Clout of the Loya Jirga

Afghan parliamentarians have be­gun to ex­press their mis­giv­ings about the govern­ment’s sup­port for the Loya Jirga’s ex­tra-con­sti­tu­tional de­ci­sion-mak­ing author­ity.

Southasia - - TRADITION AFGHANISTAN - By Ha­roon Jan­jua

Tribal so­ci­eties have al­ways func­tioned through the pow­ers of clan chiefs and their lo­cal group of elders. At a higher level, be­yond a sin­gle vil­lage or tribe, it is a coun­cil of chiefs and elders that de­cides mat­ters. The pan­chayat sys­tem un­der the Bri­tish was a vari­a­tion of this con­cept. An­other ex­am­ple is that of the Is­lamic shura. Among the Pakhtun tribes in the north­west­ern part of the sub­con­ti­nent – north­ern ar­eas of Balochis­tan, Khy­ber Pakhtunkhwa and FATA in Pak­istan and in Afghanistan – this con­cept is known as the Loya Jirga.

The tribal chief­tains have al­ways been fiercely in­de­pen­dent about their ter­ri­tory as well as their lo­cal cul­ture and cus­toms. They have never ac­cepted the suzerainty of a king or a sov­er­eign monarch. Their so­ci­ety has al­ways been a maze of clans and kin­ships gov­erned by these coun­cils at the lo­cal as well as re­gional lev­els.

The Loya Jirga is not a mod­ern phe­nom­e­non. Ac­cord­ing to the ac­counts of early Aryan set­tlers, some 5,000 years ago, when it was time to se­lect a king for the tribes, a grand coun­cil of pas­toral herds­men and nobles would con­vene in open air. As leg­ends has it, it was be­lieved that dur­ing one of those meet­ings, an ea­gle swooped down from the heav­ens to place a crown on the head of the first king of the first ur­ban cen­ter that the Aryans had built south of the River Oxus (Amu Darya).

There are records go­ing as far back as some two mil­len­nia that sug­gest that the Kushan em­peror Kan­ishka had held a jirga of some 500 tribes­men and spir­i­tual lead­ers in the re­gion now known as Afghanistan. The agenda was to de­bate and de­cide re­forms to Bud­dhism which was preva­lent in the area at that time. The Kushan kings were them­selves mi­grants from what be­came Per­sia in the Mid­dle Ages and then con­tem­po­rary Iran. Sim­i­larly, there are records of Genghis Khan hold­ing large coun­cils much akin to the Loya Jirga, in Sa­markand.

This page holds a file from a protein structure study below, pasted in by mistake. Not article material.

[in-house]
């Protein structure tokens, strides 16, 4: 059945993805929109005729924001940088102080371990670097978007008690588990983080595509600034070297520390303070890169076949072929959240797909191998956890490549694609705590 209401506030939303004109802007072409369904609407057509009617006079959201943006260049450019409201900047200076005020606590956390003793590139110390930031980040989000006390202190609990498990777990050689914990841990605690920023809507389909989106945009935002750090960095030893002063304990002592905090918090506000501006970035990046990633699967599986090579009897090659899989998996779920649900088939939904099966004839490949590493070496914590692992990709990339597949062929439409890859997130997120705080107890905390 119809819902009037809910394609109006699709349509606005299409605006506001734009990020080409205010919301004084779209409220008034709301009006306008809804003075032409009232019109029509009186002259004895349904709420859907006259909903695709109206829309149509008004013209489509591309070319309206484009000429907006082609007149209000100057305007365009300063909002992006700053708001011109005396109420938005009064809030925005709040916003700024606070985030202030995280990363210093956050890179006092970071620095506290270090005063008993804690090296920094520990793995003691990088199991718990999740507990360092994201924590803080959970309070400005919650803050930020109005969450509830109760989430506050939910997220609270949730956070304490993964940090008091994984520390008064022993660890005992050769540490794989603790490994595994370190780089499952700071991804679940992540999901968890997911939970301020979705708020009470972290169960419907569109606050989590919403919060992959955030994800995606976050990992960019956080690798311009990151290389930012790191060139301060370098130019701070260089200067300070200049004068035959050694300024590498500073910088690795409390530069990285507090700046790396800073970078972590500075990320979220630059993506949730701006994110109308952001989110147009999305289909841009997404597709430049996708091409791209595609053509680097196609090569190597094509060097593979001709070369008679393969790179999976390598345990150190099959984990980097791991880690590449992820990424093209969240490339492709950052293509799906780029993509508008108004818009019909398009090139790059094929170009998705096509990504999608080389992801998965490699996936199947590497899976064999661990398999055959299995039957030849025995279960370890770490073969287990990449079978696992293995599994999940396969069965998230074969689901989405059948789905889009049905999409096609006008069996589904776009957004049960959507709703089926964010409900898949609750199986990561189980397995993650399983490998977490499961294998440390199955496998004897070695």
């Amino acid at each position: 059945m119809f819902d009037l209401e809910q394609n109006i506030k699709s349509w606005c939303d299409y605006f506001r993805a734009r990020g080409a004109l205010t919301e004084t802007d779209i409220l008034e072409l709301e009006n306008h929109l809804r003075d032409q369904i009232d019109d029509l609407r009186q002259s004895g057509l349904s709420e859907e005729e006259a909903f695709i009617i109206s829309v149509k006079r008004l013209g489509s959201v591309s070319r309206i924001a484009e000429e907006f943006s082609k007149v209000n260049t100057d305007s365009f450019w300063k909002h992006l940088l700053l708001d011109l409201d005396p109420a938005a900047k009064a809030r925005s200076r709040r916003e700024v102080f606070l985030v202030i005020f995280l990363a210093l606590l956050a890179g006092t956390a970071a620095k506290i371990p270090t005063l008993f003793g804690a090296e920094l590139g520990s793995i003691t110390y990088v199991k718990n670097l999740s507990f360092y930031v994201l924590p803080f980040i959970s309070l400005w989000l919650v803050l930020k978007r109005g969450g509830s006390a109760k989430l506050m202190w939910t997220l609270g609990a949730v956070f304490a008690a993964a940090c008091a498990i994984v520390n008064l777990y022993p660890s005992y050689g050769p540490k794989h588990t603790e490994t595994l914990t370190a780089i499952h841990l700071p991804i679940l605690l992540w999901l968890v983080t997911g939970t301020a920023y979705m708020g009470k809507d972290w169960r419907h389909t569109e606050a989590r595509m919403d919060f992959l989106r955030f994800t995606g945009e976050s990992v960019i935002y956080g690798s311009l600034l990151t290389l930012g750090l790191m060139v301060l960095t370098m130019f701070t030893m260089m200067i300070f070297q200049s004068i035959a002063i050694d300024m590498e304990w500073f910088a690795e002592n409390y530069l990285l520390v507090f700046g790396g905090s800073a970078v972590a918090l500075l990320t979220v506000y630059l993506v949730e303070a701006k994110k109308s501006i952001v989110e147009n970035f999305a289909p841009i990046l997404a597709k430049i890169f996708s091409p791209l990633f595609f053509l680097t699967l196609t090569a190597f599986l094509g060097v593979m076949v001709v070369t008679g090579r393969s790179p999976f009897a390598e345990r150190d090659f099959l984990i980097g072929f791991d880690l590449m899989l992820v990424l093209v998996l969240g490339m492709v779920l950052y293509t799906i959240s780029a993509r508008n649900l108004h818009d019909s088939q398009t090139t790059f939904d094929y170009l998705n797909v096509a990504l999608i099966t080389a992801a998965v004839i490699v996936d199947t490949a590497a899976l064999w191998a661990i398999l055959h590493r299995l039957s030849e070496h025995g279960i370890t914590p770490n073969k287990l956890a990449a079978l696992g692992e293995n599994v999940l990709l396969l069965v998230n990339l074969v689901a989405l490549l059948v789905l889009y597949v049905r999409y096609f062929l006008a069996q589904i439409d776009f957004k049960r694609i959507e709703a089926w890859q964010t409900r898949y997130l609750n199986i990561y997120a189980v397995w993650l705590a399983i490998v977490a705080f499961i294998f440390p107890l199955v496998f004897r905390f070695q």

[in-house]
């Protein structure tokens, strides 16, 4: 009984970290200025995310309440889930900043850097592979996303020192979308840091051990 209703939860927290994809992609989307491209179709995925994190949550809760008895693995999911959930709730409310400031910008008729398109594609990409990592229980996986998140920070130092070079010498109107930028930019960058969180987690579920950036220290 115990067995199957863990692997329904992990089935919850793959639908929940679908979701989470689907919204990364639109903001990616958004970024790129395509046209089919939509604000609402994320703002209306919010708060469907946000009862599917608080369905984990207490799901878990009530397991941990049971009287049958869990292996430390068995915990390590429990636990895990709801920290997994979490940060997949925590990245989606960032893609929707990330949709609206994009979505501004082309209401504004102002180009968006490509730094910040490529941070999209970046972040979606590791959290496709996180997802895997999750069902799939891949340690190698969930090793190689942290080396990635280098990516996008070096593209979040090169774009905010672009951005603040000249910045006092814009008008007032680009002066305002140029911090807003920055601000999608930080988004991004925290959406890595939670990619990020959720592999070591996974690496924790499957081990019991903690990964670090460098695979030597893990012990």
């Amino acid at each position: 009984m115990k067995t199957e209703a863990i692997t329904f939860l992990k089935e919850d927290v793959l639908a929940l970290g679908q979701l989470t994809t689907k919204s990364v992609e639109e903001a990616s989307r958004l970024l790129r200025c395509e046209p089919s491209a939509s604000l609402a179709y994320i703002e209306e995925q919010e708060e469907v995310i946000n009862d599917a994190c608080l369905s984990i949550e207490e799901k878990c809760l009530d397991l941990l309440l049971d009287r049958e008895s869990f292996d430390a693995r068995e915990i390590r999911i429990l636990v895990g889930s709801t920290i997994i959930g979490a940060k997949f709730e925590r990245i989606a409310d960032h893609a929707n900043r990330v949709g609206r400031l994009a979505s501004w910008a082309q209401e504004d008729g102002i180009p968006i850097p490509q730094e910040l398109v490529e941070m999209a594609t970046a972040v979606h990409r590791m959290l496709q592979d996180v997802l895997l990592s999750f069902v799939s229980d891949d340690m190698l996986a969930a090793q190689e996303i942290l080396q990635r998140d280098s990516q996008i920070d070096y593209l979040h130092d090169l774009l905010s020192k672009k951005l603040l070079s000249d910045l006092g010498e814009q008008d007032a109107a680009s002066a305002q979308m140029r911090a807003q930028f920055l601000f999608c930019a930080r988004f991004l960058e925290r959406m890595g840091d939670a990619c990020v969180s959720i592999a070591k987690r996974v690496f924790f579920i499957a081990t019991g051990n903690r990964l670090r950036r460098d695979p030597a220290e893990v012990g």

There are two types of Loya Jirga. The first is called on by the people them­selves in times of na­tional cri­sis to de­bate and de­cide is­sues such as war and peace, the elec­tion of an emir or monarch and mat­ters of na­tional sovereignty and in­de­pen­dence. The sec­ond type of jirga con­venes when the pre­vail­ing sit­u­a­tion obliges the ex­ist­ing ruler or chief to con­sult his people on is­sues like the for­mu­la­tion and en­act­ment of ba­sic laws, rat­i­fi­ca­tion of treaties or agree­ments reached with out­side pow­ers and de­fence of ter­ri­to­rial in­tegrity and sovereignty. In Afghanistan, three jir­gas were held in the be­gin­ning of the 18th century un­der Mir­wais Khan Ho­tak, which helped the Afghans in lib­er­at­ing western Afghanistan from the despotic Saf­favid ruler, Gur­gin.

Ac­cord­ing to afghan­, the Loya Jirga of Nadir Khan was held in Septem­ber 1930 to ap­prove the rules of busi­ness for a milli shura (na­tional coun­cil). In July 1941, Zahir Shah con­vened a Loya Jirga to de­lib­er­ate upon the coun­try’s po­si­tion vis.-à-vis. the Sec­ond World War. An­other Loya Jirga was con­vened dur­ing the prime min­is­ter­ship of Sar­dar Daoud Khan in Novem­ber 1955, which raised the is­sue of Pakhtunistan un­der the con­di­tions that Pak­istan had come into be­ing as the in­her­i­tor of all Bri­tish rights and obli­ga­tions in the area. Daoud Khan also called a Loya Jirga in Fe­bru­ary 1977 to le­git­imize his rule, pass the new con­sti­tu­tion, elect a new pres­i­dent, get ap­proval for launch­ing his Na­tional Rev­o­lu­tion­ary Party and rat­ify some laws and agree­ments reached with other coun­tries.